One study cited ethical reasons for not addressing individual risk in lower-income areas. The researchers interviewed several African American and Latina women who lived in these areas and had just found out they had an increased risk for developing breast cancer to determine if increasing knowledge of individual risk would help decrease the mortality rate.

Their findings indicate that implementing individual risk assessments may help women from underserved communities get screened and treated sooner, reducing mortality risk.

Several factors affect breast cancer treatment outcomes, including:

  • type of breast cancer
  • size of the cancer
  • stage the cancer was found
  • hormone-receptor status of the cancer
  • HER2 status
  • rate of cell growth
  • new case vs. recurrence
  • likelihood of recurrence
  • age
  • menopausal status
  • overall health

Early detection is essential in breast cancer treatment. Women of color do not receive breast cancer diagnoses as early as other groups and are more likely to have more advanced stages of breast cancer.

Many factors can affect treatment decisions and outcomes. However, scientists think that the biology of the disease plays the most significant role in dictating the outcome.

There is no cure for metastatic breast cancer. Someone with this disease will need treatment for the remainder of their life. A person and their doctor can determine the best treatment options and make changes as necessary to manage the disease and maintain as high a quality of life as possible for the months or years following the diagnosis.

Not all doctors are up to date on the latest treatment options and information regarding metastatic breast cancer.

Findings from interviews and focus groups with a group of middle-class Black women found that they often felt like their doctors do not always listen to them. As a result, many were reluctant to participate in their care and ask questions about their diagnosis and treatment options.

It is important to find a provider who listens and values what a person has to say, especially when treating metastatic breast cancer.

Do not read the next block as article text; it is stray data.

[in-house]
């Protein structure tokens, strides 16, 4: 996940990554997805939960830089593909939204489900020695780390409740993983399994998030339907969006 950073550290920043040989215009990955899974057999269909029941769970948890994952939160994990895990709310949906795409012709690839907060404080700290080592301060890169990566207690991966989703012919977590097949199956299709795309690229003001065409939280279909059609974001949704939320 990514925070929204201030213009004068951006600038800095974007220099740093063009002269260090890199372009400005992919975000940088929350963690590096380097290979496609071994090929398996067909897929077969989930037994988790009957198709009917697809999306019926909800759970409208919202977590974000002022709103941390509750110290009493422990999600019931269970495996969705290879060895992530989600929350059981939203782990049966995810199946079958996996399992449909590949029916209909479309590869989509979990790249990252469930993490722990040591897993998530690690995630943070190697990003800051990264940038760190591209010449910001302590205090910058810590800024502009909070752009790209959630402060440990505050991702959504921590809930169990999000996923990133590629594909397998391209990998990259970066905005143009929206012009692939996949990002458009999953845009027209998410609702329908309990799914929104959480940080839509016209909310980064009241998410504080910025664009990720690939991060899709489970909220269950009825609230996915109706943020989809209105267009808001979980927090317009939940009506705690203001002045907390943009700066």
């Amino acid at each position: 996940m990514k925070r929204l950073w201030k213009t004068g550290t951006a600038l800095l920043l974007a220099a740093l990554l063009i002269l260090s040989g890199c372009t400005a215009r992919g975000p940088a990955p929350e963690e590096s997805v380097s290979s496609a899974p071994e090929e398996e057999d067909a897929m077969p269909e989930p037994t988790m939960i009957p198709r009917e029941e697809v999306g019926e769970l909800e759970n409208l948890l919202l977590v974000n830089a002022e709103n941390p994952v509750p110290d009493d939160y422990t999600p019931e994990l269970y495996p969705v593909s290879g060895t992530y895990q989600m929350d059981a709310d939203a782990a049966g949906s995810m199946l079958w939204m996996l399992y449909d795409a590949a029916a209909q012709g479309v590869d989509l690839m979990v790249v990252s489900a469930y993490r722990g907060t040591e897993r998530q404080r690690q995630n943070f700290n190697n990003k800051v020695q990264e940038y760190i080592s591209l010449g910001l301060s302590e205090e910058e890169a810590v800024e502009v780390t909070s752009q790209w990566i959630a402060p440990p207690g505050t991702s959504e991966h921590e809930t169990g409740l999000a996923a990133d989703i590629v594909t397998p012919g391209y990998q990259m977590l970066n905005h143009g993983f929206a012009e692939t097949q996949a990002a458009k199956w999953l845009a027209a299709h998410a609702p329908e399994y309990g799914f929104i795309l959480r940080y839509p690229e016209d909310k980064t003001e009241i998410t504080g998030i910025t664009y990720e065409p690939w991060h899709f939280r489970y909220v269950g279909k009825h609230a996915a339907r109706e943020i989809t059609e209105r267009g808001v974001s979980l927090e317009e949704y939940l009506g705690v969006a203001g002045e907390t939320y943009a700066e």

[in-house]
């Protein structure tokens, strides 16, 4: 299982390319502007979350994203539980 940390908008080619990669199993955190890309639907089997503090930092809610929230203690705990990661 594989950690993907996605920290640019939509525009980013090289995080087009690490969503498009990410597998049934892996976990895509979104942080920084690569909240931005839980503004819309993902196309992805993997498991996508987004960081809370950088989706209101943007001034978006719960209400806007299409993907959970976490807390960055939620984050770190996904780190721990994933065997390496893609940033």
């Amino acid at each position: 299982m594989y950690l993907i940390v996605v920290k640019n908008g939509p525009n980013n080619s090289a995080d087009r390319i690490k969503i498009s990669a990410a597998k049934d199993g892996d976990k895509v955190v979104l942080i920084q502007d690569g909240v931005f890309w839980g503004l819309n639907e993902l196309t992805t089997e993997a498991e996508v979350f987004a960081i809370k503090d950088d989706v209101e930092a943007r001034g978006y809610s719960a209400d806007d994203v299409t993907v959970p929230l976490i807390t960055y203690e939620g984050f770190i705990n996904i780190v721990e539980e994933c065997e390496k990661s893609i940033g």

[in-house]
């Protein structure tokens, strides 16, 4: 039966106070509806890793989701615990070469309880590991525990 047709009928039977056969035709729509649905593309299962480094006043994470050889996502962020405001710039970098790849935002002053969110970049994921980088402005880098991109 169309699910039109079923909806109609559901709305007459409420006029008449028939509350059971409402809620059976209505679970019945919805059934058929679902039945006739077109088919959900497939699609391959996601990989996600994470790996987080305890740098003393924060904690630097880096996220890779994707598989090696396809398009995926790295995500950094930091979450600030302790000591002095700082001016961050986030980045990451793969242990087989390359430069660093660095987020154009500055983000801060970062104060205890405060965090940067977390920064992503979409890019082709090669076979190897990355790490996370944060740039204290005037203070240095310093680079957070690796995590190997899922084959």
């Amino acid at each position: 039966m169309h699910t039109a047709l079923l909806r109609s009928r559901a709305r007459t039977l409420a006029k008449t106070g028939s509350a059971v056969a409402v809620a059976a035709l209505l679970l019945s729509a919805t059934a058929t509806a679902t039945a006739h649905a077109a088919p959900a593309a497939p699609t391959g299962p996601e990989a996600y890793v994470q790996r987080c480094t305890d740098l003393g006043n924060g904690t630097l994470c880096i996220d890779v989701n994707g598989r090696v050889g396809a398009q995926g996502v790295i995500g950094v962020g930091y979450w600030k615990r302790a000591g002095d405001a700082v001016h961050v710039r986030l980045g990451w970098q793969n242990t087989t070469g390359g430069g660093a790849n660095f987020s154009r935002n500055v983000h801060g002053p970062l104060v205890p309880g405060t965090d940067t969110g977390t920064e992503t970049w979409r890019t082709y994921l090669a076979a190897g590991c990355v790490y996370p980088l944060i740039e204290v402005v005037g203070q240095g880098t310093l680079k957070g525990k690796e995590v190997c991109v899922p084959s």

The National Breast Cancer Foundation suggest that a person considers the following factors when picking a team of specialists to treat their metastatic breast cancer:

  • Do the doctors explain things in a clear, understandable way?
  • Do the doctors treat their concerns with respect?
  • Talk to the doctors about their treatment goals and find out what parts of treatment they have to do themselves.

A person can also seek out a second opinion as needed. A second opinion can help a person feel more comfortable and better understand the treatment process.

Finding the right doctor can be particularly difficult if insurance or monetary issues are a concern. The CDC offers several suggestions for managing costs, including:

  • understanding insurance policies
  • asking for generic drugs and discount prescription plans
  • asking about payment plans
  • questioning anything on the bill that does not make sense
  • learning what to expect in terms of cost

The CDC also offers links to several resources that a person may find useful if they do not have insurance or cannot afford the costs of cancer care.

Women of color have the highest breast cancer mortality rate and are more likely to receive a diagnosis of advanced-stage breast cancer than white women.

Education about risk and promoting early detection and treatment can help empower women of color to take charge of their health and improve their breast cancer outcomes.